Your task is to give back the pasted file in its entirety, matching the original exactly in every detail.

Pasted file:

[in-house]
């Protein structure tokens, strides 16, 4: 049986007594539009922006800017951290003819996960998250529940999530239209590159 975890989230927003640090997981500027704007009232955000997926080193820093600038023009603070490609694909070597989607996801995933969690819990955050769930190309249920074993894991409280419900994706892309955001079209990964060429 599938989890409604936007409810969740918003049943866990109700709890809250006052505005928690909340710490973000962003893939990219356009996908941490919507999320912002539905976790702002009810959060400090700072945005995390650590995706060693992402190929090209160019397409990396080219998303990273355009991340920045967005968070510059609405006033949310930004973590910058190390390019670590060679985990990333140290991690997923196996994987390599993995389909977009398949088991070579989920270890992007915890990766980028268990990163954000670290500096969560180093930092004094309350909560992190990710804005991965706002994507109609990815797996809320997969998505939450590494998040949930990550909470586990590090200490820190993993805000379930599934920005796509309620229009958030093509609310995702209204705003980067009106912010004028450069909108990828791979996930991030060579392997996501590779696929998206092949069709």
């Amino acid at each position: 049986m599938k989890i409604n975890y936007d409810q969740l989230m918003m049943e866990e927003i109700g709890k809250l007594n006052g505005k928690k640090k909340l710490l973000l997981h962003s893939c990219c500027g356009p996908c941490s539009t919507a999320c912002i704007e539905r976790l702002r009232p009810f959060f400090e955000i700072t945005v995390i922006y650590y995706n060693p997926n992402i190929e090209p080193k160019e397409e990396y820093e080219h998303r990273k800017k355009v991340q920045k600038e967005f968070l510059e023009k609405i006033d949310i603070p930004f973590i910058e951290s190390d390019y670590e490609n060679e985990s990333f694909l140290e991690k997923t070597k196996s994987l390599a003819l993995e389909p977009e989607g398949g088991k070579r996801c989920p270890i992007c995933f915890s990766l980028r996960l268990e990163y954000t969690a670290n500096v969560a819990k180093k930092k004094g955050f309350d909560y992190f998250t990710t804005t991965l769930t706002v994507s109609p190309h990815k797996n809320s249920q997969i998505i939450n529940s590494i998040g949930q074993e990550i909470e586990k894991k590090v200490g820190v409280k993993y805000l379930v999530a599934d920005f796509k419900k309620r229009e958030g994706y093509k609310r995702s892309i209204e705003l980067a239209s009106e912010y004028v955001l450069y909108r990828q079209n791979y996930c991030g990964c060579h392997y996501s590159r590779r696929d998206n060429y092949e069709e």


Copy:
[in-house]
């Protein structure tokens, strides 16, 4: 049986007594539009922006800017951290003819996960998250529940999530239209590159 975890989230927003640090997981500027704007009232955000997926080193820093600038023009603070490609694909070597989607996801995933969690819990955050769930190309249920074993894991409280419900994706892309955001079209990964060429 599938989890409604936007409810969740918003049943866990109700709890809250006052505005928690909340710490973000962003893939990219356009996908941490919507999320912002539905976790702002009810959060400090700072945005995390650590995706060693992402190929090209160019397409990396080219998303990273355009991340920045967005968070510059609405006033949310930004973590910058190390390019670590060679985990990333140290991690997923196996994987390599993995389909977009398949088991070579989920270890992007915890990766980028268990990163954000670290500096969560180093930092004094309350909560992190990710804005991965706002994507109609990815797996809320997969998505939450590494998040949930990550909470586990590090200490820190993993805000379930599934920005796509309620229009958030093509609310995702209204705003980067009106912010004028450069909108990828791979996930991030060579392997996501590779696929998206092949069709």
């Amino acid at each position: 049986m599938k989890i409604n975890y936007d409810q969740l989230m918003m049943e866990e927003i109700g709890k809250l007594n006052g505005k928690k640090k909340l710490l973000l997981h962003s893939c990219c500027g356009p996908c941490s539009t919507a999320c912002i704007e539905r976790l702002r009232p009810f959060f400090e955000i700072t945005v995390i922006y650590y995706n060693p997926n992402i190929e090209p080193k160019e397409e990396y820093e080219h998303r990273k800017k355009v991340q920045k600038e967005f968070l510059e023009k609405i006033d949310i603070p930004f973590i910058e951290s190390d390019y670590e490609n060679e985990s990333f694909l140290e991690k997923t070597k196996s994987l390599a003819l993995e389909p977009e989607g398949g088991k070579r996801c989920p270890i992007c995933f915890s990766l980028r996960l268990e990163y954000t969690a670290n500096v969560a819990k180093k930092k004094g955050f309350d909560y992190f998250t990710t804005t991965l769930t706002v994507s109609p190309h990815k797996n809320s249920q997969i998505i939450n529940s590494i998040g949930q074993e990550i909470e586990k894991k590090v200490g820190v409280k993993y805000l379930v999530a599934d920005f796509k419900k309620r229009e958030g994706y093509k609310r995702s892309i209204e705003l980067a239209s009106e912010y004028v955001l450069y909108r990828q079209n791979y996930c991030g990964c060579h392997y996501s590159r590779r696929d998206n060429y092949e069709e």